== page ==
According to reports such as this one, the outermost shell is physically separate from the actual, steel vapor containment and thus this condition is not directly comparable to the long-standing shutdown at Crystal River, where failure to hire an experienced contractor and use of a newly developed process for cutting the containment resulted in delamination of the concrete containment building. There is no gap at Crystal River. As such this crack is not likely to be nearly as serious a failure to repair as that at Crystal River is proving.

According to the local Fremont News Messenger (Fremont, Ohio, near Oak Harbor where Davis-Besse is located) an NRC spokesperson stated that the plant cannot restart unless this situation is resolved. Which is exactly what one would expect.

FirstEnergy stock fell after the announcement; however, various recommendations I've seen in the last hour range from hold (Jefferies via StreetInsider.com) to buy (Deutsche Bank.) Deutsche Bank has a target price of $49 for FirstEnergy which was $43.76 at close (NYSE) on Thursday.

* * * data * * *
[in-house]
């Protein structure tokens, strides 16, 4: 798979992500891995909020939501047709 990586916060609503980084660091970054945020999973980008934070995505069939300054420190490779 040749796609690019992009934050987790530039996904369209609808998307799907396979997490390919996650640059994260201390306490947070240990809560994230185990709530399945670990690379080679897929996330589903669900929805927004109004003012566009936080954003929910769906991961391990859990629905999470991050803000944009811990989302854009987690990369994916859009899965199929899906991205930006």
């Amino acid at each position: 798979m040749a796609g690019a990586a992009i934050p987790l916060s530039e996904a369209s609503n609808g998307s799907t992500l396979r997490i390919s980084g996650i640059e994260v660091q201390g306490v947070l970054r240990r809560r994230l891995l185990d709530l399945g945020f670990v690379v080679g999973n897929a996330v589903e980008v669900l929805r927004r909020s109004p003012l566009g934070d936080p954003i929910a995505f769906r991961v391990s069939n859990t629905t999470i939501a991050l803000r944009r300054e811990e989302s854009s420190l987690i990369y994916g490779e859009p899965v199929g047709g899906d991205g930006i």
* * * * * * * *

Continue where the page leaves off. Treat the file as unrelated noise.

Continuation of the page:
This writer has yet to see any determination of whether this crack existed prior to cutting the opening for passage of the reactor vessel heads (new one in, old one out) or whether it has been caused by the operation. What is clear however is that the plant is totally safe and that a crack in the containment outer shell at this moment is irrelevant considering the large opening deliberately cut into the building to allow the work to proceed. It is repair of the crack and any certification or testing after reactor vessel head replacement is completed which stands now in question.

3:00 PM Eastern Friday October 14, 2011

Wednesday, October 12, 2011

US Energy Policy and the NRC